We have shown that Parkinson’s disease has an underlying neuroinflammatory component that involves microglia, which are inflammatory and immune cells in the brain. We have developed an imaging agent that uses positron emission tomography (PET) that can detect microglia specifically. We propose that our imaging agent, [11C]CPPC, will be a new biomarker tool for detecting and measuring neuroinflammation associated with Parkinson’s disease and can be used to select patients for appropriate therapies, for drug development and for determining prognosis.
We seek to determine if [11C]CPPC brain PET can distinguish individuals with Parkinson’s disease from healthy, matched control vounteers.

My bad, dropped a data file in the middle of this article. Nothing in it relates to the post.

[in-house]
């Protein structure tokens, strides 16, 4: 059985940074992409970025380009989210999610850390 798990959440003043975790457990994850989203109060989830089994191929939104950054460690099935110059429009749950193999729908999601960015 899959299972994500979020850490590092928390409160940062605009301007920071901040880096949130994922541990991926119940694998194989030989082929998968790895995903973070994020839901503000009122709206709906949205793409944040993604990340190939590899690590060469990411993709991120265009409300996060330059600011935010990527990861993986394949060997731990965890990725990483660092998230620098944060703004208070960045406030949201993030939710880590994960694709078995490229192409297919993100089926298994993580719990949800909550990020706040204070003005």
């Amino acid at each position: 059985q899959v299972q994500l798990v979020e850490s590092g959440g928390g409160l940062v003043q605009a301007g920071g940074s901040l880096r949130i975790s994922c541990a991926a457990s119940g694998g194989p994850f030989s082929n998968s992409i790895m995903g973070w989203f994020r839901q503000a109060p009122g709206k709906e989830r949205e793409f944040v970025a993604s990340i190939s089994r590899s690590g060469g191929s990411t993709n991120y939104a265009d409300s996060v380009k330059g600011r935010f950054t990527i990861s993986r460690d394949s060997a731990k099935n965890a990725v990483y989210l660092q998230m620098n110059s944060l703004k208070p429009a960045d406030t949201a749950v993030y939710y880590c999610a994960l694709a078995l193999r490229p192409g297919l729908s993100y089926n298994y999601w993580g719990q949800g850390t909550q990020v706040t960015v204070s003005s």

We have two aims. The first will use post-mortem human tissues from individuals who had pathologically proven Parkinson’s disease and will probe them for binding of [11C]CPPC using autoradiography. If that aim proves that we can distinguish tissue from patients with Parkinson’s disease from tissue from control volunteers, we will move to live human brain PET imaging with [11C]CPPC. In both aims the goal is to find a significant difference between patients with Parkinson’s disease and healthy individuals.
Impact on Diagnosis/Treatment of Parkinson’s Disease:
[11C]CPPC brain PET will provide an entirely new way to detect and measure aspects of Parkinson’s disease, namely neuroinflammation, directly, non-invasively and repeatedly, as needed.
Next Steps for Development:
This project is a clinical study using only human tissues (Aim 1) or living subjects (Aim 2). [11C]CPPC has been licensed to a Johns Hopkins start-up company, Precision Molecular, and will be commercialized if this trial is successful.
Trial Phase: Aim 2 is a Phase 1 trial.